Cassini also carried with it the Huygens probe, which had its own set of six scientific instruments to examine Titan’s atmosphere as it fell to the surface.

Major discoveries at Saturn

Cassini provided a wealth of data on Saturn, enough for researchers to analyze for decades to come. It measured the rotation rate of the planet — which proved to be more complicated than anyone had suspected — using several different mechanisms, as well as the difference between the overall rotation and atmospheric motion.

That atmospheric motion included enormous storms and jet streams that we’d never seen up close before, in addition to colossal hurricanes at the planet’s poles. The craft also found lightning, taking the first videos of lightning on any planet beyond Earth. It also greatly deepened our understanding of the atmospheric makeup of the planet.

Cassini's final mosaic of Saturn
Cassini's final mosaic of Saturn This mosaic of Saturn was created from raw images acquired by Cassini on September 13, 2017, as it was on its way toward its finale dive into the planet's atmosphere.Image: NASA / JPL-Caltech / SSI / Jason Major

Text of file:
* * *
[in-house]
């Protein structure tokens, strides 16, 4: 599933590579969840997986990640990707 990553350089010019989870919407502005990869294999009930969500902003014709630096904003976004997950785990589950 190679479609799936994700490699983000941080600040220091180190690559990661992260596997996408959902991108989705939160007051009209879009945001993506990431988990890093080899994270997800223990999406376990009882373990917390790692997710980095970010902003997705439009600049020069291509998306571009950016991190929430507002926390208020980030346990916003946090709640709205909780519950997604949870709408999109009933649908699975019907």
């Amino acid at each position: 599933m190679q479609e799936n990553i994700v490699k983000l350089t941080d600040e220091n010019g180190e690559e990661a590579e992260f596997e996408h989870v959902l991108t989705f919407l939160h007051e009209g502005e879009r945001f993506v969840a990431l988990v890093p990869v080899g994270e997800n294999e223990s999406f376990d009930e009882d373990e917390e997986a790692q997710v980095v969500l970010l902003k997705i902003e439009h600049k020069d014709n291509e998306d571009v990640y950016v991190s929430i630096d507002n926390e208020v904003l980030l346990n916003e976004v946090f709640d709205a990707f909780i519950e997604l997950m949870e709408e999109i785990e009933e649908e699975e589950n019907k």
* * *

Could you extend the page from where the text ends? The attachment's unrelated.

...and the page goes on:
Moons and rings

Many of Cassini’s most exciting findings were not about Saturn itself, but the rest of its system. Some of these regard Saturn’s majestic rings.

Cassini found that the rings are made up of chunks of ice and rocks ranging in size from smaller than a grain of sand to the “propeller” moonlets that cut gaps through the smaller particles. It measured waves in the rings that revealed some of the interior structure of Saturn itself, and also found that much of the material in the outermost ring comes from the water jets that spout from the moon Enceladus.